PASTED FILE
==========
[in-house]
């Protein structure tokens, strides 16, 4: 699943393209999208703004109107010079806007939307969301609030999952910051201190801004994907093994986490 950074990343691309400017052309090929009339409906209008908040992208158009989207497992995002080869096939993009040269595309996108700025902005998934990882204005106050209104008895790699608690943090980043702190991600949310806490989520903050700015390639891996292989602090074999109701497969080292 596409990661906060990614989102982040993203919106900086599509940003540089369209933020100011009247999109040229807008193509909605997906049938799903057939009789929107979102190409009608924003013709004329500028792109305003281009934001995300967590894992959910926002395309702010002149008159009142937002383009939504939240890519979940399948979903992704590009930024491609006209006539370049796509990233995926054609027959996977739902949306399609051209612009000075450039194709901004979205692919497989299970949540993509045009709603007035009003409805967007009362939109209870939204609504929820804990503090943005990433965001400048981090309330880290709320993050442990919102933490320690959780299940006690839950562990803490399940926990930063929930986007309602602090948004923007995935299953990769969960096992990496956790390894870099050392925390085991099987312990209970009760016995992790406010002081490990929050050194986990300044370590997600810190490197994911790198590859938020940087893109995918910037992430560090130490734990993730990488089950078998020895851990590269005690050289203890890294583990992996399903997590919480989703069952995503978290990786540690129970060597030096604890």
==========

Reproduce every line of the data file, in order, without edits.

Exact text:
[in-house]
């Protein structure tokens, strides 16, 4: 699943393209999208703004109107010079806007939307969301609030999952910051201190801004994907093994986490 950074990343691309400017052309090929009339409906209008908040992208158009989207497992995002080869096939993009040269595309996108700025902005998934990882204005106050209104008895790699608690943090980043702190991600949310806490989520903050700015390639891996292989602090074999109701497969080292 596409990661906060990614989102982040993203919106900086599509940003540089369209933020100011009247999109040229807008193509909605997906049938799903057939009789929107979102190409009608924003013709004329500028792109305003281009934001995300967590894992959910926002395309702010002149008159009142937002383009939504939240890519979940399948979903992704590009930024491609006209006539370049796509990233995926054609027959996977739902949306399609051209612009000075450039194709901004979205692919497989299970949540993509045009709603007035009003409805967007009362939109209870939204609504929820804990503090943005990433965001400048981090309330880290709320993050442990919102933490320690959780299940006690839950562990803490399940926990930063929930986007309602602090948004923007995935299953990769969960096992990496956790390894870099050392925390085991099987312990209970009760016995992790406010002081490990929050050194986990300044370590997600810190490197994911790198590859938020940087893109995918910037992430560090130490734990993730990488089950078998020895851990590269005690050289203890890294583990992996399903997590919480989703069952995503978290990786540690129970060597030096604890």